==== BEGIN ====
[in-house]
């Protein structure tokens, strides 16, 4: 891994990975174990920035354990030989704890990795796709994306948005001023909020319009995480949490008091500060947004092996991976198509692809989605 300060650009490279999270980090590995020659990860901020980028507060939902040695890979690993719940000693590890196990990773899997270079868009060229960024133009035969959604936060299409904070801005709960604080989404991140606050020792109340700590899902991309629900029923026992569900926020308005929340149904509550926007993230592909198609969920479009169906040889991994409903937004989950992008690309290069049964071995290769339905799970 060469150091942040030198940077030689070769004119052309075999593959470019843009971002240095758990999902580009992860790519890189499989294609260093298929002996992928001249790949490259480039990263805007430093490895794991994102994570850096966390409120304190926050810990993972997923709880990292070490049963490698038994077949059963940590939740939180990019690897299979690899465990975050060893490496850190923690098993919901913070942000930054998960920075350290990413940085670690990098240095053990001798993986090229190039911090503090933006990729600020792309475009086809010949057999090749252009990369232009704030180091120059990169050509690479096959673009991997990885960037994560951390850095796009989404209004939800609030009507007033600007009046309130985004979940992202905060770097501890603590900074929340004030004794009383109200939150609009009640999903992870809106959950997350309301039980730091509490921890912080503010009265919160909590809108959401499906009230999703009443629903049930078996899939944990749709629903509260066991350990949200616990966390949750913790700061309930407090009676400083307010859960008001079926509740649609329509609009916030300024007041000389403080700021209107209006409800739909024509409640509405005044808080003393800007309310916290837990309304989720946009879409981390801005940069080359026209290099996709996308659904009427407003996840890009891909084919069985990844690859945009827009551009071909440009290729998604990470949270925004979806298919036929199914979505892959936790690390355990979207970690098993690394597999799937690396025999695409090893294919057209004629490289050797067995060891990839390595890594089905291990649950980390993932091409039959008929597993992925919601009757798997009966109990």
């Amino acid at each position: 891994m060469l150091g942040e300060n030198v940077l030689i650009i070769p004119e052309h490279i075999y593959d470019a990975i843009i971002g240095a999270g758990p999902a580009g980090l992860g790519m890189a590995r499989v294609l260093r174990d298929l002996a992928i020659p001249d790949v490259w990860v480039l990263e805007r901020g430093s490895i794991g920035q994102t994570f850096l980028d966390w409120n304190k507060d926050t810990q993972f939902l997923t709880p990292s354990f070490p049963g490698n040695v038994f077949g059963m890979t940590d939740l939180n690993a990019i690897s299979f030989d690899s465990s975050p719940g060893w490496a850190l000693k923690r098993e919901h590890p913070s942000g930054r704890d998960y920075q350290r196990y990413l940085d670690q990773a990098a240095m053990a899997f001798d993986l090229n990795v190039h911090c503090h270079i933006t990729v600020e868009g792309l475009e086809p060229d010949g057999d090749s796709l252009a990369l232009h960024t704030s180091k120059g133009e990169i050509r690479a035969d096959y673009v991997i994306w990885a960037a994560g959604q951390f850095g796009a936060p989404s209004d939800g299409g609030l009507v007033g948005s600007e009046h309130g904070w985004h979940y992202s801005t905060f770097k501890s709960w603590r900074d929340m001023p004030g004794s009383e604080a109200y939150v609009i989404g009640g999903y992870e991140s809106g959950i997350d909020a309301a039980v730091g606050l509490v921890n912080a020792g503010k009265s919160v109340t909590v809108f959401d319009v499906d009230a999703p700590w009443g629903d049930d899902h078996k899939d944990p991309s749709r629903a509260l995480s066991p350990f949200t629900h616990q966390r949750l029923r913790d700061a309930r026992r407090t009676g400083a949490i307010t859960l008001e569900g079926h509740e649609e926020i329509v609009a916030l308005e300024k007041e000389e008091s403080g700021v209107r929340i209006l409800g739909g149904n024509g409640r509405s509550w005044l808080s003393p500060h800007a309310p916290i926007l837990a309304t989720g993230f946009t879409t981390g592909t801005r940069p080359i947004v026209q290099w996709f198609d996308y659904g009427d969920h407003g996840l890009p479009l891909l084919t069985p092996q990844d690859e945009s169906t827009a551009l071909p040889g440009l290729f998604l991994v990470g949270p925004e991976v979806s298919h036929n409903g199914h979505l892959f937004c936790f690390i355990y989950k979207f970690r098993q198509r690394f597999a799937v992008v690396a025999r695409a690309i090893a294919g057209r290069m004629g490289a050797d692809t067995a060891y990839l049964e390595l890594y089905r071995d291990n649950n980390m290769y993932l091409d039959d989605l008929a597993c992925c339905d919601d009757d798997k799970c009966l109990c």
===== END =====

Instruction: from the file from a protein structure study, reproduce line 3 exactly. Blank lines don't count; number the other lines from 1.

């Amino acid at each position: 891994m060469l150091g942040e300060n030198v940077l030689i650009i070769p004119e052309h490279i075999y593959d470019a990975i843009i971002g240095a999270g758990p999902a580009g980090l992860g790519m890189a590995r499989v294609l260093r174990d298929l002996a992928i020659p001249d790949v490259w990860v480039l990263e805007r901020g430093s490895i794991g920035q994102t994570f850096l980028d966390w409120n304190k507060d926050t810990q993972f939902l997923t709880p990292s354990f070490p049963g490698n040695v038994f077949g059963m890979t940590d939740l939180n690993a990019i690897s299979f030989d690899s465990s975050p719940g060893w490496a850190l000693k923690r098993e919901h590890p913070s942000g930054r704890d998960y920075q350290r196990y990413l940085d670690q990773a990098a240095m053990a899997f001798d993986l090229n990795v190039h911090c503090h270079i933006t990729v600020e868009g792309l475009e086809p060229d010949g057999d090749s796709l252009a990369l232009h960024t704030s180091k120059g133009e990169i050509r690479a035969d096959y673009v991997i994306w990885a960037a994560g959604q951390f850095g796009a936060p989404s209004d939800g299409g609030l009507v007033g948005s600007e009046h309130g904070w985004h979940y992202s801005t905060f770097k501890s709960w603590r900074d929340m001023p004030g004794s009383e604080a109200y939150v609009i989404g009640g999903y992870e991140s809106g959950i997350d909020a309301a039980v730091g606050l509490v921890n912080a020792g503010k009265s919160v109340t909590v809108f959401d319009v499906d009230a999703p700590w009443g629903d049930d899902h078996k899939d944990p991309s749709r629903a509260l995480s066991p350990f949200t629900h616990q966390r949750l029923r913790d700061a309930r026992r407090t009676g400083a949490i307010t859960l008001e569900g079926h509740e649609e926020i329509v609009a916030l308005e300024k007041e000389e008091s403080g700021v209107r929340i209006l409800g739909g149904n024509g409640r509405s509550w005044l808080s003393p500060h800007a309310p916290i926007l837990a309304t989720g993230f946009t879409t981390g592909t801005r940069p080359i947004v026209q290099w996709f198609d996308y659904g009427d969920h407003g996840l890009p479009l891909l084919t069985p092996q990844d690859e945009s169906t827009a551009l071909p040889g440009l290729f998604l991994v990470g949270p925004e991976v979806s298919h036929n409903g199914h979505l892959f937004c936790f690390i355990y989950k979207f970690r098993q198509r690394f597999a799937v992008v690396a025999r695409a690309i090893a294919g057209r290069m004629g490289a050797d692809t067995a060891y990839l049964e390595l890594y089905r071995d291990n649950n980390m290769y993932l091409d039959d989605l008929a597993c992925c339905d919601d009757d798997k799970c009966l109990c």